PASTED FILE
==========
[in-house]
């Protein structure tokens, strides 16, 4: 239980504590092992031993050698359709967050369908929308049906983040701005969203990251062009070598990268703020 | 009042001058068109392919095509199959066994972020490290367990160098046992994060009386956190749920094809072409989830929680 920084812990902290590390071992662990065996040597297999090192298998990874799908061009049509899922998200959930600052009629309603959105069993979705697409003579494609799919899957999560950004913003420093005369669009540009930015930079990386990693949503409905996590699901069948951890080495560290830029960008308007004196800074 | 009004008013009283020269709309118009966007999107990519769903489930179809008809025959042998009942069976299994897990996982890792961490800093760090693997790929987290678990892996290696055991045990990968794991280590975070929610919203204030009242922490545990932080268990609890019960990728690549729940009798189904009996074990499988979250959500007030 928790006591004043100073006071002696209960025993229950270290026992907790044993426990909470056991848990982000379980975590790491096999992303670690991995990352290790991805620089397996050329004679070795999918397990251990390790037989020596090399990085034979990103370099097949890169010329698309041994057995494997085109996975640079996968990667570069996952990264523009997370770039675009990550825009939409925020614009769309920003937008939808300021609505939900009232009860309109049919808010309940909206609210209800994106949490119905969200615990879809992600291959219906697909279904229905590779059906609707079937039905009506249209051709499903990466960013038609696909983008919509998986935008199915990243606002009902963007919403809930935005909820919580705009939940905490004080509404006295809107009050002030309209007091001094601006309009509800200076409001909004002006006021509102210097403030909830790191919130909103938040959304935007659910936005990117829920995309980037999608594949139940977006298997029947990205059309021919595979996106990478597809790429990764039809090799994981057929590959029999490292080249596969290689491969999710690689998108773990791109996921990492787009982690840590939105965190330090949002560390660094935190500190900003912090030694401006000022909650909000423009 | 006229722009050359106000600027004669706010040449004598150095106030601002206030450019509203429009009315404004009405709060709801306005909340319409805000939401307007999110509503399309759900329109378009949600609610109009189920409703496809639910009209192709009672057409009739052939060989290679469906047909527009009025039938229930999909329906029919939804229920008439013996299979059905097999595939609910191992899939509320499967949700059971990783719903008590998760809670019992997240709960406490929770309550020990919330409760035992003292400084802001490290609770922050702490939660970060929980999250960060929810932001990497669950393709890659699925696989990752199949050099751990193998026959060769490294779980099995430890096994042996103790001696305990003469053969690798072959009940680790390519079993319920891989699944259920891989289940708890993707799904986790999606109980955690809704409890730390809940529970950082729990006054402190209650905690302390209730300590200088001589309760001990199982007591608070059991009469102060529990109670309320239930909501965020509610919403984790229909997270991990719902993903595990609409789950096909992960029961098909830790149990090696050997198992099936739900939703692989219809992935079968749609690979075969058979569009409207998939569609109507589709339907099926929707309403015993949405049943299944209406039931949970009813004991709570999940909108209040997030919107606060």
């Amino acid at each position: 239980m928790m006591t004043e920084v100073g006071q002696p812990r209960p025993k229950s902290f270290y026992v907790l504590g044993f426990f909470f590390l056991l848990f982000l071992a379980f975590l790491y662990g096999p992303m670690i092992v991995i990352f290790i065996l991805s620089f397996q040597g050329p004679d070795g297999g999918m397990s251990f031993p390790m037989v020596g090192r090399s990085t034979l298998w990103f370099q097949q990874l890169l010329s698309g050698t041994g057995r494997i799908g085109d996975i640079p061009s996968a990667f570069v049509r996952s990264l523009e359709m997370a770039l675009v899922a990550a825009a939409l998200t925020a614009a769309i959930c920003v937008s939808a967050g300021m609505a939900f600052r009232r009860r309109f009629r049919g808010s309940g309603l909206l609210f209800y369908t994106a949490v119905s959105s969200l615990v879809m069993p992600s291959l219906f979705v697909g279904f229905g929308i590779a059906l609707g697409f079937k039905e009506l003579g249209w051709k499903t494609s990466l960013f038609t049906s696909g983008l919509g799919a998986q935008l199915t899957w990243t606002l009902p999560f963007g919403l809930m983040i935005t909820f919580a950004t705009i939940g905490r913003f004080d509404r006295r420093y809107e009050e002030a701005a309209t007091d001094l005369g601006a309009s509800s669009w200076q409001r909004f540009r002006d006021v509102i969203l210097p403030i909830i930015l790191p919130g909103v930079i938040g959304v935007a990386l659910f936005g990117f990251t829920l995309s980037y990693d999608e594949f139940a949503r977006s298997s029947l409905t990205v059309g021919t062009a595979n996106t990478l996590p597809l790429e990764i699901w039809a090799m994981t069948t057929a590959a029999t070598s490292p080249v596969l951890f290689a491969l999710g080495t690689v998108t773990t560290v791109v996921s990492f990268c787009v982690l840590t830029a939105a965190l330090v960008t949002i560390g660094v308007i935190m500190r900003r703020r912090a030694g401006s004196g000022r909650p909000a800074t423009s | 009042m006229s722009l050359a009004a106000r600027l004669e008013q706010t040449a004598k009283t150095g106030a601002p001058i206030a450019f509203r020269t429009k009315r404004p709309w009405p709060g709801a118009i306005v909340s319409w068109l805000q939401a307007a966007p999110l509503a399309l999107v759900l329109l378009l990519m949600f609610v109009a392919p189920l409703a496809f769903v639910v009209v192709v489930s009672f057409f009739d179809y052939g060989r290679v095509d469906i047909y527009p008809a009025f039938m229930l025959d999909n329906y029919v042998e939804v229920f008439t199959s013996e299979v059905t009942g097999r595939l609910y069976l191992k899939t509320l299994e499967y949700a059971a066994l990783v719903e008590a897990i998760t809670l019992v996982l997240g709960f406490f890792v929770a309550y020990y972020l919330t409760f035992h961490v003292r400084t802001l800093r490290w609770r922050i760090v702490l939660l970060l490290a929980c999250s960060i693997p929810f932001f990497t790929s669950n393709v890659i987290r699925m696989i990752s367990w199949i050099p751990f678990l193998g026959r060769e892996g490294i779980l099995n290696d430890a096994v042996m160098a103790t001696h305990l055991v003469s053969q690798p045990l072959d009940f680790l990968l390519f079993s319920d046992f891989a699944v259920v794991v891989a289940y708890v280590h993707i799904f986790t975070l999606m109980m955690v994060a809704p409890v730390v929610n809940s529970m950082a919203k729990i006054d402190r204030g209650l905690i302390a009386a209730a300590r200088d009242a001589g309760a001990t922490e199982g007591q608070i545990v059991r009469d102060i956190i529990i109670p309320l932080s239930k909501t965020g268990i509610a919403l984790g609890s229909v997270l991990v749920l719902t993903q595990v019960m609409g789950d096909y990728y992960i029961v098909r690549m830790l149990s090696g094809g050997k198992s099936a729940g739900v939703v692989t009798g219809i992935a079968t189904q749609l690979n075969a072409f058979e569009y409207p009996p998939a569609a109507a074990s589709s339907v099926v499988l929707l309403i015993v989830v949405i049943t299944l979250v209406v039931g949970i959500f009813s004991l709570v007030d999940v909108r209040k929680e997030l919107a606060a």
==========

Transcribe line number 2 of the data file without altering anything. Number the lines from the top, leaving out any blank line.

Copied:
């Protein structure tokens, strides 16, 4: 239980504590092992031993050698359709967050369908929308049906983040701005969203990251062009070598990268703020 | 009042001058068109392919095509199959066994972020490290367990160098046992994060009386956190749920094809072409989830929680 920084812990902290590390071992662990065996040597297999090192298998990874799908061009049509899922998200959930600052009629309603959105069993979705697409003579494609799919899957999560950004913003420093005369669009540009930015930079990386990693949503409905996590699901069948951890080495560290830029960008308007004196800074 | 009004008013009283020269709309118009966007999107990519769903489930179809008809025959042998009942069976299994897990996982890792961490800093760090693997790929987290678990892996290696055991045990990968794991280590975070929610919203204030009242922490545990932080268990609890019960990728690549729940009798189904009996074990499988979250959500007030 928790006591004043100073006071002696209960025993229950270290026992907790044993426990909470056991848990982000379980975590790491096999992303670690991995990352290790991805620089397996050329004679070795999918397990251990390790037989020596090399990085034979990103370099097949890169010329698309041994057995494997085109996975640079996968990667570069996952990264523009997370770039675009990550825009939409925020614009769309920003937008939808300021609505939900009232009860309109049919808010309940909206609210209800994106949490119905969200615990879809992600291959219906697909279904229905590779059906609707079937039905009506249209051709499903990466960013038609696909983008919509998986935008199915990243606002009902963007919403809930935005909820919580705009939940905490004080509404006295809107009050002030309209007091001094601006309009509800200076409001909004002006006021509102210097403030909830790191919130909103938040959304935007659910936005990117829920995309980037999608594949139940977006298997029947990205059309021919595979996106990478597809790429990764039809090799994981057929590959029999490292080249596969290689491969999710690689998108773990791109996921990492787009982690840590939105965190330090949002560390660094935190500190900003912090030694401006000022909650909000423009 | 006229722009050359106000600027004669706010040449004598150095106030601002206030450019509203429009009315404004009405709060709801306005909340319409805000939401307007999110509503399309759900329109378009949600609610109009189920409703496809639910009209192709009672057409009739052939060989290679469906047909527009009025039938229930999909329906029919939804229920008439013996299979059905097999595939609910191992899939509320499967949700059971990783719903008590998760809670019992997240709960406490929770309550020990919330409760035992003292400084802001490290609770922050702490939660970060929980999250960060929810932001990497669950393709890659699925696989990752199949050099751990193998026959060769490294779980099995430890096994042996103790001696305990003469053969690798072959009940680790390519079993319920891989699944259920891989289940708890993707799904986790999606109980955690809704409890730390809940529970950082729990006054402190209650905690302390209730300590200088001589309760001990199982007591608070059991009469102060529990109670309320239930909501965020509610919403984790229909997270991990719902993903595990609409789950096909992960029961098909830790149990090696050997198992099936739900939703692989219809992935079968749609690979075969058979569009409207998939569609109507589709339907099926929707309403015993949405049943299944209406039931949970009813004991709570999940909108209040997030919107606060």